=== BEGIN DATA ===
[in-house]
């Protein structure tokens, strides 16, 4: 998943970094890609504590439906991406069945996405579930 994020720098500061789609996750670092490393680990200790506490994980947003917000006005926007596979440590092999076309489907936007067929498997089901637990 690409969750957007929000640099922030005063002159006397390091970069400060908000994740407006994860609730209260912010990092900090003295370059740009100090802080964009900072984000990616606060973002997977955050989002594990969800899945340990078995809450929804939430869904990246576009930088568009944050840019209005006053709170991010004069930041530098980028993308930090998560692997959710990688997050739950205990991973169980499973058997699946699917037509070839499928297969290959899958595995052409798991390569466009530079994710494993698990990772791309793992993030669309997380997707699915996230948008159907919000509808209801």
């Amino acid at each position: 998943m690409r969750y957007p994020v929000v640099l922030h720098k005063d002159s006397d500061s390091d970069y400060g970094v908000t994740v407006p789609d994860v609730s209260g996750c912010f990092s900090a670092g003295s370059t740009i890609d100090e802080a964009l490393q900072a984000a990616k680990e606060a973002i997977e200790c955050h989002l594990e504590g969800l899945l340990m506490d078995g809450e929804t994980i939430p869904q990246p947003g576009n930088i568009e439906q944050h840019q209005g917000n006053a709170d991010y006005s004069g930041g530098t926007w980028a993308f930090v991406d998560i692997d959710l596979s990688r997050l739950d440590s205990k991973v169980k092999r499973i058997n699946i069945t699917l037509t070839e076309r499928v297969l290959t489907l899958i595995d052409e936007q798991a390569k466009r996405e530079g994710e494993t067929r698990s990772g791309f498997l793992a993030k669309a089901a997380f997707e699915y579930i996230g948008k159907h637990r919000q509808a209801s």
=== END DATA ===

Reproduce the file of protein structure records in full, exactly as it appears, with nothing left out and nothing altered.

[in-house]
């Protein structure tokens, strides 16, 4: 998943970094890609504590439906991406069945996405579930 994020720098500061789609996750670092490393680990200790506490994980947003917000006005926007596979440590092999076309489907936007067929498997089901637990 690409969750957007929000640099922030005063002159006397390091970069400060908000994740407006994860609730209260912010990092900090003295370059740009100090802080964009900072984000990616606060973002997977955050989002594990969800899945340990078995809450929804939430869904990246576009930088568009944050840019209005006053709170991010004069930041530098980028993308930090998560692997959710990688997050739950205990991973169980499973058997699946699917037509070839499928297969290959899958595995052409798991390569466009530079994710494993698990990772791309793992993030669309997380997707699915996230948008159907919000509808209801």
């Amino acid at each position: 998943m690409r969750y957007p994020v929000v640099l922030h720098k005063d002159s006397d500061s390091d970069y400060g970094v908000t994740v407006p789609d994860v609730s209260g996750c912010f990092s900090a670092g003295s370059t740009i890609d100090e802080a964009l490393q900072a984000a990616k680990e606060a973002i997977e200790c955050h989002l594990e504590g969800l899945l340990m506490d078995g809450e929804t994980i939430p869904q990246p947003g576009n930088i568009e439906q944050h840019q209005g917000n006053a709170d991010y006005s004069g930041g530098t926007w980028a993308f930090v991406d998560i692997d959710l596979s990688r997050l739950d440590s205990k991973v169980k092999r499973i058997n699946i069945t699917l037509t070839e076309r499928v297969l290959t489907l899958i595995d052409e936007q798991a390569k466009r996405e530079g994710e494993t067929r698990s990772g791309f498997l793992a993030k669309a089901a997380f997707e699915y579930i996230g948008k159907h637990r919000q509808a209801s």